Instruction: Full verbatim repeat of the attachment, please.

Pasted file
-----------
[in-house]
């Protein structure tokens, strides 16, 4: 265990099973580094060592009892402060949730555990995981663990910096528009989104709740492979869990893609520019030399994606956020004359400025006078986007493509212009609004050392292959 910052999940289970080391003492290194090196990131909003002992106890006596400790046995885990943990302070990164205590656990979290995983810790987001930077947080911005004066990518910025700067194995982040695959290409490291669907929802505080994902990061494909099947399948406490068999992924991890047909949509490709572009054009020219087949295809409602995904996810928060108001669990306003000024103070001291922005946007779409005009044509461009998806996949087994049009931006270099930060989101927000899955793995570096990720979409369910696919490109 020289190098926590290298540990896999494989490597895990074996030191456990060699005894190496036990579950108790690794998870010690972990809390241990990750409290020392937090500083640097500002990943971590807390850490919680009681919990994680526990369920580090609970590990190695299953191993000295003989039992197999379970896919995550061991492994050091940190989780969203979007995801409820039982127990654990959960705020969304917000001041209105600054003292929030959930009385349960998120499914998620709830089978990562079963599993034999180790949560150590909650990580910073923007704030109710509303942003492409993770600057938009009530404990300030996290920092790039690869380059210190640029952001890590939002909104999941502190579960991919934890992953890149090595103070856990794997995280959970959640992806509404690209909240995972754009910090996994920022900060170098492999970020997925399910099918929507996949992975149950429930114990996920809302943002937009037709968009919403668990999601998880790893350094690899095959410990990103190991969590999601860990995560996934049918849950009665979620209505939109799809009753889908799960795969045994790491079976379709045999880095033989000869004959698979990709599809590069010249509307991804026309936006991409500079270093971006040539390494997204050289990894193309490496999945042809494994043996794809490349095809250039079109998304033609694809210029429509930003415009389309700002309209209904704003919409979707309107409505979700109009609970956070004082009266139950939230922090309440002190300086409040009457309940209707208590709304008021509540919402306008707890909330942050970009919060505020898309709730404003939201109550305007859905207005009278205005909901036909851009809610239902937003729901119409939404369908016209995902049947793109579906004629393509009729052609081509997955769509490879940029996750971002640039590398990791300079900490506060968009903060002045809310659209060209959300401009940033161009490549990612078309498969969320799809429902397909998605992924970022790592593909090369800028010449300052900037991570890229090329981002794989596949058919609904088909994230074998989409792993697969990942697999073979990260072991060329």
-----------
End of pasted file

[in-house]
């Protein structure tokens, strides 16, 4: 265990099973580094060592009892402060949730555990995981663990910096528009989104709740492979869990893609520019030399994606956020004359400025006078986007493509212009609004050392292959 910052999940289970080391003492290194090196990131909003002992106890006596400790046995885990943990302070990164205590656990979290995983810790987001930077947080911005004066990518910025700067194995982040695959290409490291669907929802505080994902990061494909099947399948406490068999992924991890047909949509490709572009054009020219087949295809409602995904996810928060108001669990306003000024103070001291922005946007779409005009044509461009998806996949087994049009931006270099930060989101927000899955793995570096990720979409369910696919490109 020289190098926590290298540990896999494989490597895990074996030191456990060699005894190496036990579950108790690794998870010690972990809390241990990750409290020392937090500083640097500002990943971590807390850490919680009681919990994680526990369920580090609970590990190695299953191993000295003989039992197999379970896919995550061991492994050091940190989780969203979007995801409820039982127990654990959960705020969304917000001041209105600054003292929030959930009385349960998120499914998620709830089978990562079963599993034999180790949560150590909650990580910073923007704030109710509303942003492409993770600057938009009530404990300030996290920092790039690869380059210190640029952001890590939002909104999941502190579960991919934890992953890149090595103070856990794997995280959970959640992806509404690209909240995972754009910090996994920022900060170098492999970020997925399910099918929507996949992975149950429930114990996920809302943002937009037709968009919403668990999601998880790893350094690899095959410990990103190991969590999601860990995560996934049918849950009665979620209505939109799809009753889908799960795969045994790491079976379709045999880095033989000869004959698979990709599809590069010249509307991804026309936006991409500079270093971006040539390494997204050289990894193309490496999945042809494994043996794809490349095809250039079109998304033609694809210029429509930003415009389309700002309209209904704003919409979707309107409505979700109009609970956070004082009266139950939230922090309440002190300086409040009457309940209707208590709304008021509540919402306008707890909330942050970009919060505020898309709730404003939201109550305007859905207005009278205005909901036909851009809610239902937003729901119409939404369908016209995902049947793109579906004629393509009729052609081509997955769509490879940029996750971002640039590398990791300079900490506060968009903060002045809310659209060209959300401009940033161009490549990612078309498969969320799809429902397909998605992924970022790592593909090369800028010449300052900037991570890229090329981002794989596949058919609904088909994230074998989409792993697969990942697999073979990260072991060329």